do not abandon what you have made.

John 16:4b-11 (Anchor Bible):

[Jesus continued,]

At the beginning I did not tell you this because I was with you; but now I am going to Him who sent me.  Yet not one of you asks, me ‘Where are you going?’  Just because I have said this to you, your hearts are full of sadness.  Still I am telling you the truth:  it is for your own good that I go away.  For if I do not go away, the Paraclete can never come to you; whereas, if I do go, I shall send him to you.  And when he does come, he will prove the world wrong about sin, about justice, and about judgment.  first, about sin–in that they refuse to believe in me.  Then, about justice–in that I am going to the Father and you can see me no longer.  Finally, about judgment–in that the Prince of this world has been condemned….

The Collect:

Almighty and everlasting God, you have given your Church the great joy of the resurrection of Jesus Christ: Give us also the greater joy of the kingdom of your elect, when the flock of your Son will share in the final victory of its Shepherd, Jesus Christ our Lord; who lives and reigns with you and the Holy Spirit, one God, now and for ever.  Amen.

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The situation looked grim.  Authorities were about to apprehend Jesus, torture him, and put him to death.  Yet, in the context in the Johannine Gospel, Jesus comforted this apostles and foretold his victory, his departure,  and the coming of the Holy Spirit.  (FYI:  The Fortieth Day of Easter is the Ascension and the Fiftieth Day is Pentecost, hence the positioning of this reading at this point in the Episcopal Easter lectionary.)

The situation looked grim.  Paul, empowered by the same Holy Spirit, had committed a good deed, delivering a young woman from economic exploitation.  In retribution her owners had Paul and Silas arrested, beaten, and imprisoned on false charges.  As bad as this situation was, it set up the opportunity for Paul and Silas to save the life of their jailer and to bring him and his family to Christ.  Imagine the fear the jailer, a low-level government employee, must have felt.  It was sufficient for him to prefer suicide to the alternative.  Yet, at that moment, he found new life.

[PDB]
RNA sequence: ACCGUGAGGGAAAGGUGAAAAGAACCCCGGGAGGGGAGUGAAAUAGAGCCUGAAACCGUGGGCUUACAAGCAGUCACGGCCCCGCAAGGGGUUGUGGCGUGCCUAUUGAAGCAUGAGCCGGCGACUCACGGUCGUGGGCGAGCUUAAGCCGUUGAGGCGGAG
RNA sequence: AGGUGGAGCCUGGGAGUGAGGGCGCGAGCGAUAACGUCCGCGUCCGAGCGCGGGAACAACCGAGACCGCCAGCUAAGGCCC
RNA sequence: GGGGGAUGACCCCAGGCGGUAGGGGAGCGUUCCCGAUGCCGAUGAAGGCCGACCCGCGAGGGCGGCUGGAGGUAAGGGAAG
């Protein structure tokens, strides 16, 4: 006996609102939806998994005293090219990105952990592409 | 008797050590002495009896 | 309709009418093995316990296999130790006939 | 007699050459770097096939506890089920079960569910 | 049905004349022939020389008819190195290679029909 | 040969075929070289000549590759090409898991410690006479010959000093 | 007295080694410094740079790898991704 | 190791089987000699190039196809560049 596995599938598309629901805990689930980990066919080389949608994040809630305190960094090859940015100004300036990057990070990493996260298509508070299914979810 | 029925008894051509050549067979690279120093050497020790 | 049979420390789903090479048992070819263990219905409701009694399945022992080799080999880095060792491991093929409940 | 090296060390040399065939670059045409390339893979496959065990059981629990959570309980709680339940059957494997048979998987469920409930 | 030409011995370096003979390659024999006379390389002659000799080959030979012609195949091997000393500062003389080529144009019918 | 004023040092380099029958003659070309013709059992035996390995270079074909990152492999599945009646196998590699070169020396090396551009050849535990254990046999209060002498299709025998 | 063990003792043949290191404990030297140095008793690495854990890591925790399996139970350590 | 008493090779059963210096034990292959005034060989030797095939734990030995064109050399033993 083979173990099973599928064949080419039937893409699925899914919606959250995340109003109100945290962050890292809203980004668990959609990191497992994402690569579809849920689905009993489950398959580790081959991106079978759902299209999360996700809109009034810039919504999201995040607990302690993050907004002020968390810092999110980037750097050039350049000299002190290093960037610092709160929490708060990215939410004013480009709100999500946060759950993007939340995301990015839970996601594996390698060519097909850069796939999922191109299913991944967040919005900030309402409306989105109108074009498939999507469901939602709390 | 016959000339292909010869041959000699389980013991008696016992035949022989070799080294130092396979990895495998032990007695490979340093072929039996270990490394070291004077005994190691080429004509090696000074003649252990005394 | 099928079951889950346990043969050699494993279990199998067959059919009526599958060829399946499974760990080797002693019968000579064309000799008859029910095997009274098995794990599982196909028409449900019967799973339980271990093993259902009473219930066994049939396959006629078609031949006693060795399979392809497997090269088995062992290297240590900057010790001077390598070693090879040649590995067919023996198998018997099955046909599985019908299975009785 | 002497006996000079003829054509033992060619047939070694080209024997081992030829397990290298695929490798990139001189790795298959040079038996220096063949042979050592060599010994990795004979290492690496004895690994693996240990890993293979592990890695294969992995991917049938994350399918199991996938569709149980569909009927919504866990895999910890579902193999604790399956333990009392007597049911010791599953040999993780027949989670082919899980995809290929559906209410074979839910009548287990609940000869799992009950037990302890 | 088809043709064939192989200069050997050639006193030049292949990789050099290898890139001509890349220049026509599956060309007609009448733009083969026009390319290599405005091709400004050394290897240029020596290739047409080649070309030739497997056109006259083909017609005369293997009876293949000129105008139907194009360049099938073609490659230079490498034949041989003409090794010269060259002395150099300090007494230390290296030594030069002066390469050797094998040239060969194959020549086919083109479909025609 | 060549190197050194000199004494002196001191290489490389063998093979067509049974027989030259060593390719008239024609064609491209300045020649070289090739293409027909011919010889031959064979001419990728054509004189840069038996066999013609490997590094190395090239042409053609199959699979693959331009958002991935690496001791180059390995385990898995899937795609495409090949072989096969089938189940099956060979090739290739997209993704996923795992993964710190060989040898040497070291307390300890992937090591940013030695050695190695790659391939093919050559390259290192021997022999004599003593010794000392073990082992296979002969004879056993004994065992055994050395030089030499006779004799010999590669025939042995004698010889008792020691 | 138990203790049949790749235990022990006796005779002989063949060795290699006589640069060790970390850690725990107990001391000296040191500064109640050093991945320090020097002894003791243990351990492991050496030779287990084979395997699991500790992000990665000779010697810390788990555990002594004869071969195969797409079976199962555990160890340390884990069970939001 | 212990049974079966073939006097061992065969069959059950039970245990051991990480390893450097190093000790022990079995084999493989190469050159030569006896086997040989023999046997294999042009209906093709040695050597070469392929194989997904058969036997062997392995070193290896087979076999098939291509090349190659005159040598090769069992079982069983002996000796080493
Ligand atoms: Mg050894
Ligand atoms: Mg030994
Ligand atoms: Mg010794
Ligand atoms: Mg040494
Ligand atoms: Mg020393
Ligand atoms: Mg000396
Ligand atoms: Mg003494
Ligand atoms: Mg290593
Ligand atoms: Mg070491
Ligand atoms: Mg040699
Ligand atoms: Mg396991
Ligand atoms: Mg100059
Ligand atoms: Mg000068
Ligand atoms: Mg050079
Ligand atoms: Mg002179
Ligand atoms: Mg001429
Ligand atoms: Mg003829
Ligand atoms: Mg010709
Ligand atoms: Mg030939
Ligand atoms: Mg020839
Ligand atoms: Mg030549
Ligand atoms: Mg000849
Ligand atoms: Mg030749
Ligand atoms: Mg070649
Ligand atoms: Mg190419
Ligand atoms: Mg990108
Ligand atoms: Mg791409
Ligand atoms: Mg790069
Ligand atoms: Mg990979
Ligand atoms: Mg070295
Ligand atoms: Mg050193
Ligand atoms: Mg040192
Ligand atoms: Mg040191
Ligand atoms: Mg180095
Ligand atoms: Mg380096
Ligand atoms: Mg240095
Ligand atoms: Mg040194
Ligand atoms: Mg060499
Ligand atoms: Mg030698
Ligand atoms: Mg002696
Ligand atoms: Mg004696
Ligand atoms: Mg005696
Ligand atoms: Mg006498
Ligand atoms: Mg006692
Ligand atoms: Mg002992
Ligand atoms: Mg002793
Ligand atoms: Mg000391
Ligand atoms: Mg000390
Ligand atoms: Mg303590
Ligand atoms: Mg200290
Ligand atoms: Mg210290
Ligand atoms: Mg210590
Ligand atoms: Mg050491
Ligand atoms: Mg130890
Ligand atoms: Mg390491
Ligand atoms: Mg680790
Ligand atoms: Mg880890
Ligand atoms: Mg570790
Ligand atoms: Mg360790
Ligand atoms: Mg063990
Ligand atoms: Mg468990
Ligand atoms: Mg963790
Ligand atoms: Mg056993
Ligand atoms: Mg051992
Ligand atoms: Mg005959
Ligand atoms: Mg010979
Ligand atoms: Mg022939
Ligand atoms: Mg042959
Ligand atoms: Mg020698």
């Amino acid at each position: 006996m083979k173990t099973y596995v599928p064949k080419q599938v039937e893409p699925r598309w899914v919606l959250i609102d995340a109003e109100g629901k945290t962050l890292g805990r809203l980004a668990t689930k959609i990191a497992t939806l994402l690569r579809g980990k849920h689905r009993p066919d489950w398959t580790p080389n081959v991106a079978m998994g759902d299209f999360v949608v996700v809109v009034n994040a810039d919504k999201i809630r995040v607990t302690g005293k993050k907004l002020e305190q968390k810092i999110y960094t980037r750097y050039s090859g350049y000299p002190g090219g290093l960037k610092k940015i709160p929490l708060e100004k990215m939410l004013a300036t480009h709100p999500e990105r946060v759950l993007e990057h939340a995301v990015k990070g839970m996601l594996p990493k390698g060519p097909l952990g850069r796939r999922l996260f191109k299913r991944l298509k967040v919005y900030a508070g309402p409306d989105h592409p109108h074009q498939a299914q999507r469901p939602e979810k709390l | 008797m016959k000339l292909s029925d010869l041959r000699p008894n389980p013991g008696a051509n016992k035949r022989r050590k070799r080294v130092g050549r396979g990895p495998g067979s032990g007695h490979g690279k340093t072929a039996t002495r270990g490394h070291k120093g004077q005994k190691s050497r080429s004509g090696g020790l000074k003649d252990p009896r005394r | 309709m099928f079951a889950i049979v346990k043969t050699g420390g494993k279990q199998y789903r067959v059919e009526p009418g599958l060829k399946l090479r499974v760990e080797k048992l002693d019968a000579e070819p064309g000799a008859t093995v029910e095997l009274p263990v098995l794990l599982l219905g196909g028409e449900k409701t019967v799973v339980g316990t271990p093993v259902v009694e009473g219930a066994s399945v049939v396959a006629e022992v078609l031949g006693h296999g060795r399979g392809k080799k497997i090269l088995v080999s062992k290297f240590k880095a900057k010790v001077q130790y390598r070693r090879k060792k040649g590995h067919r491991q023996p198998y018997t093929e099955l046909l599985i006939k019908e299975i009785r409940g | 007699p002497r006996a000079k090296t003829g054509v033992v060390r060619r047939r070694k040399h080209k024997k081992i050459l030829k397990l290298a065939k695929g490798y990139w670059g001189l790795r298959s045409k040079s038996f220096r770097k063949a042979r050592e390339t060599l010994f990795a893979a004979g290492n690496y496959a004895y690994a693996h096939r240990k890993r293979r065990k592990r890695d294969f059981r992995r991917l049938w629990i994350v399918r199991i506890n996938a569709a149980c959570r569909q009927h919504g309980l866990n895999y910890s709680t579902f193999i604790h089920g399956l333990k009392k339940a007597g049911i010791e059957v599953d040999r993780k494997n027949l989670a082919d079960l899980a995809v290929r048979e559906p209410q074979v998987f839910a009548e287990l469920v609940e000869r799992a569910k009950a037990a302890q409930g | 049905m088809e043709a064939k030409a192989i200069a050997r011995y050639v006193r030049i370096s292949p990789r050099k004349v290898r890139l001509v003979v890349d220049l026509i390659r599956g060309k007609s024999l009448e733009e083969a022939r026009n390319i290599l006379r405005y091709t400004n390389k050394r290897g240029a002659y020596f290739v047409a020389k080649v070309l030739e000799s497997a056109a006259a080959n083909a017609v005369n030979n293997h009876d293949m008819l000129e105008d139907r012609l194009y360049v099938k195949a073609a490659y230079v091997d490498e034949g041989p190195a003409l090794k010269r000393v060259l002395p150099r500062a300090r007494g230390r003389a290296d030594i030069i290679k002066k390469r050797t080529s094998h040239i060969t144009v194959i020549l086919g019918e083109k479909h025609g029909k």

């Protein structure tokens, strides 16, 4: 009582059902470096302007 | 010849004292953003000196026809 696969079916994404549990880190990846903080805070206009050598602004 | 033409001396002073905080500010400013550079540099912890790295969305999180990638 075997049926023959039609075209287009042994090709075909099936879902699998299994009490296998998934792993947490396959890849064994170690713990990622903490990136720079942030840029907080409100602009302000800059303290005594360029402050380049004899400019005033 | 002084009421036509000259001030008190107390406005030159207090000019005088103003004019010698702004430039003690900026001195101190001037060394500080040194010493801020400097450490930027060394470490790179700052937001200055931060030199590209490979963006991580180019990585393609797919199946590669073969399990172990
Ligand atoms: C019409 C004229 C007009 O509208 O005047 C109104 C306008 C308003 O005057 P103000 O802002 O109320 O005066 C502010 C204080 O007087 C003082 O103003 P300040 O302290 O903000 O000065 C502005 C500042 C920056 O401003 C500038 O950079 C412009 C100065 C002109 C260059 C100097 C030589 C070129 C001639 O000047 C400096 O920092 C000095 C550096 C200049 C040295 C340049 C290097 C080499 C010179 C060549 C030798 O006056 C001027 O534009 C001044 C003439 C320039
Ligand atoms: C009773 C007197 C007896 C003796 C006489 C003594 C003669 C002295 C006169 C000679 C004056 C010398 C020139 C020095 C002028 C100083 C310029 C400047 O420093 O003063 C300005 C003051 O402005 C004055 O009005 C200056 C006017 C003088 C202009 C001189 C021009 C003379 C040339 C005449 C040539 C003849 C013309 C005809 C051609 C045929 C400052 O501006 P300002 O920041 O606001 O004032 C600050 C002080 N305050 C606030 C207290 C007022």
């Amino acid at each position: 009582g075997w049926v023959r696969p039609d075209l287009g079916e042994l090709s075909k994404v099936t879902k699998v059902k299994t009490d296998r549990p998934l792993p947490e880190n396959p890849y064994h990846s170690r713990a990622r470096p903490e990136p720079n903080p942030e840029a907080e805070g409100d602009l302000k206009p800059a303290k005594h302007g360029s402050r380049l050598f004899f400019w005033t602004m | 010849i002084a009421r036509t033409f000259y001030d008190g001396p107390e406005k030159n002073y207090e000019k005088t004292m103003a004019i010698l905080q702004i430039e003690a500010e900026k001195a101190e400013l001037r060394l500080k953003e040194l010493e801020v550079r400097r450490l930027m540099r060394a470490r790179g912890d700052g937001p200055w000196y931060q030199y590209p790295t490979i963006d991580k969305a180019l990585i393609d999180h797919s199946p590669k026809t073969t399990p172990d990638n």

I have experienced very dark times in my life.  More than once I have preferred death to life, although I was too afraid to attempt suicide.  More than once I have cursed a day on which I woke up because I feared what life might hold for me.  That was true in 2007; I write this in 2010.  Out of those dark times came great blessings.  Although I take no joy in those events from my life in 2007 I rejoice in the blessings which have flowed from them.

Human life consists in part of peaks and valleys, deserts and rich fields, light and darkness.  It is easy during happy times to ignore God and rely on oneself, but more difficult to do during hard times.  When we exit the valley we need to carry with us the knowledge of dependence on God, of which God has reminded us.

KRT

Posted originally at SUNDRY THOUGHTS OF KENNETH RANDOLPH TAYLOR on April 6, 2010

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Posted October 29, 2010 by neatnik2009 in 2018, Easter, Episcopal Church Lectionary, May